RIT’s quartet, Four’s Complement, will compete against 20 other groups from the United States, Canada and New Zealand during the MBNA America College Barbershop Quartet Contest, at 11 a.m., Saturday, July 8. Approximately 9,000 barbershop singers from around the world will attend the six-day convention, which starts July 2.
Making up Four’s Complement is Jamie Bedford, a baritone and an information technology major, Michael Ho, a tenor and a software engineer, John Santino, who sings lead with the quartet—“Which is lower than tenor, and almost always has the melody,” Bedford says—and studies computer science; and Bryce Cooney, a bass singer and a computational mathematics major. The four also sing with RIT Singers, a large choral ensemble, and RIT’s Surround Sound, an a cappella group (www.ritsurroundsound.org).
“We’ve been practicing together as a quartet on and off for about a year and a half now,” Bedford says. “We got together on a whim last year a little more than a month before the preliminary contest and just learned a couple songs to compete with, and we did pretty well. This year we had a bit more time to practice and were able to advance.”
Performing 10th in the lineup at Indianapolis, the quartet will sing “Old St. Louis” and “Shine.”
“Old St. Louis” helped Four’s Complement win the Seneca Land Division’s College Barbershop Quartet Contest earlier this year, along with “My Wild Irish Rose.” “Shine” is a new song for the group to perform.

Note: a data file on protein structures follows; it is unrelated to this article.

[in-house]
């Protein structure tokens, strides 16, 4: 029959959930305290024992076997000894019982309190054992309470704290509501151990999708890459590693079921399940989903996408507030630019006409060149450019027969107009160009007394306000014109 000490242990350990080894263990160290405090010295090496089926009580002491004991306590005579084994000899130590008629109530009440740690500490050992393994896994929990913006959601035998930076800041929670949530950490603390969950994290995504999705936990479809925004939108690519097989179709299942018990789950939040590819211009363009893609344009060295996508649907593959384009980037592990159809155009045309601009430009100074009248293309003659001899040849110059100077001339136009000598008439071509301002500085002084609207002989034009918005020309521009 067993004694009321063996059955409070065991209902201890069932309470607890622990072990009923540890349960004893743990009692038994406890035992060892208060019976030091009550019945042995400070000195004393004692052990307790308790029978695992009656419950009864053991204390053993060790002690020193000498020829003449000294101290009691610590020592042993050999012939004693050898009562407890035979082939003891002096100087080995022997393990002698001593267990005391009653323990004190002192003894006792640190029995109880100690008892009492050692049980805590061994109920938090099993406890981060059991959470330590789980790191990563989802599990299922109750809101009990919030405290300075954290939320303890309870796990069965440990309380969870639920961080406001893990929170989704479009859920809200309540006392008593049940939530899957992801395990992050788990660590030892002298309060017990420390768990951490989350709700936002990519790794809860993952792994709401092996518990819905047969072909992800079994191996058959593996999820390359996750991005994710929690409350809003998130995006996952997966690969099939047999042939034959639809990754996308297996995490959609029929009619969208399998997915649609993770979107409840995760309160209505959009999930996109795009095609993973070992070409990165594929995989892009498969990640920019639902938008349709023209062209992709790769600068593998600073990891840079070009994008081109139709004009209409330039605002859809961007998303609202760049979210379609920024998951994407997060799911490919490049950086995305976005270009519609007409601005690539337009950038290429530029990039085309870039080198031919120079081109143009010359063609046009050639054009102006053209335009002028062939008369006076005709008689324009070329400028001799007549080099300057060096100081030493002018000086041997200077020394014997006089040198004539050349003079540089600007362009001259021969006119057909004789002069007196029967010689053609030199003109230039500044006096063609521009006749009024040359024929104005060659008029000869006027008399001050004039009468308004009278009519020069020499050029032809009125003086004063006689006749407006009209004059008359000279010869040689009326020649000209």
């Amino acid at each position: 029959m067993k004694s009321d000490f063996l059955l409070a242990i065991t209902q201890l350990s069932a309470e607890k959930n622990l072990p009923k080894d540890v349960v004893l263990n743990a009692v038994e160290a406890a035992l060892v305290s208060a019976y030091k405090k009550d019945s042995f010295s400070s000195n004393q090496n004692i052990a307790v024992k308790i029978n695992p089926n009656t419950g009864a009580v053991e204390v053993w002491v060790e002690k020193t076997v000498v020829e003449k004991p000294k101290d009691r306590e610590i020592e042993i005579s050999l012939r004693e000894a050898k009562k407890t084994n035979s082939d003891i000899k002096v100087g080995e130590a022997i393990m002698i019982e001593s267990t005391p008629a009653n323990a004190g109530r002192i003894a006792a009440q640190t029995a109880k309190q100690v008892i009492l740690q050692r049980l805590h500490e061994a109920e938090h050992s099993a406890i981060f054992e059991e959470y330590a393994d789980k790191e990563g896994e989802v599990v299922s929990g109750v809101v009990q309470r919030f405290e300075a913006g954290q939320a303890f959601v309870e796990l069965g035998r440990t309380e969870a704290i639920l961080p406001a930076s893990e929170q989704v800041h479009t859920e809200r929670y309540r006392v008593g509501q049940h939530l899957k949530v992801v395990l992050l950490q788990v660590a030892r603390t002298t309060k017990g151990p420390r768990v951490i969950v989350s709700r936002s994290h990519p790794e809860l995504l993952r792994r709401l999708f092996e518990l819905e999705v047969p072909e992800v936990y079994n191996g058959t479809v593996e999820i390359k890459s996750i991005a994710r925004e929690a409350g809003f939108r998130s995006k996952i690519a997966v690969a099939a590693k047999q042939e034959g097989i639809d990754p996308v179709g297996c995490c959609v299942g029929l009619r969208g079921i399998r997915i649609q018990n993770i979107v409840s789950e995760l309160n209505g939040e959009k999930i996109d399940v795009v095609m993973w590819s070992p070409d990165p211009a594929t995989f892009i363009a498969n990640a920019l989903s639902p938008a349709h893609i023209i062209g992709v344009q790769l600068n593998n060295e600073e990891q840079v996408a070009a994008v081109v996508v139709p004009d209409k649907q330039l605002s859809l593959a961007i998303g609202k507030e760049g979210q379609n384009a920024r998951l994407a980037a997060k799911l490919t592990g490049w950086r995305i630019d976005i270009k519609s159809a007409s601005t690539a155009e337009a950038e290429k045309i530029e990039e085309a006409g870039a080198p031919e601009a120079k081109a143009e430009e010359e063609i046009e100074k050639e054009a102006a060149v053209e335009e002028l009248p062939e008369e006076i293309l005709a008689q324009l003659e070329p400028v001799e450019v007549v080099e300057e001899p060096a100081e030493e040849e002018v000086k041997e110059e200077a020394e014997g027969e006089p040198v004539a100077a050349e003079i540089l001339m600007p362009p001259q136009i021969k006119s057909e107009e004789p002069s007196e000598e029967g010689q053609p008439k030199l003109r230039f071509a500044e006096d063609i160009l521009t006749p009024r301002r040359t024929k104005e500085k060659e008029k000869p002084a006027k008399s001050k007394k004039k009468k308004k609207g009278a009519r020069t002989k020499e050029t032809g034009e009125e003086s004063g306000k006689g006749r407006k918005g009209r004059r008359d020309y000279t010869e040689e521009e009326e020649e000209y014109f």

“In a quartet, each member really has the power to improve the sound and to make chords ‘ring,’ which is one of the goals for barbershop singing and, in my opinion, one of the best feelings you can experience,” Bedford says. “It’s the feeling of having four people come together to create a sound that feels like far more than that.”
Each collegiate quartet will receive $1,500 to help offset travel expenses. According to Bedford, the top-placing quartets are often invited to sing at different Barbershop Harmony Society Chapters around the country and the world.
Four’s Complement received financial assistance and coaching from the Rochester chapter of the Barbershop Harmony Society, known as the Chorus of the Genesee, the Batavia chapter, called The Vocal Agenda, and RIT’s music program in the College of Liberal Arts.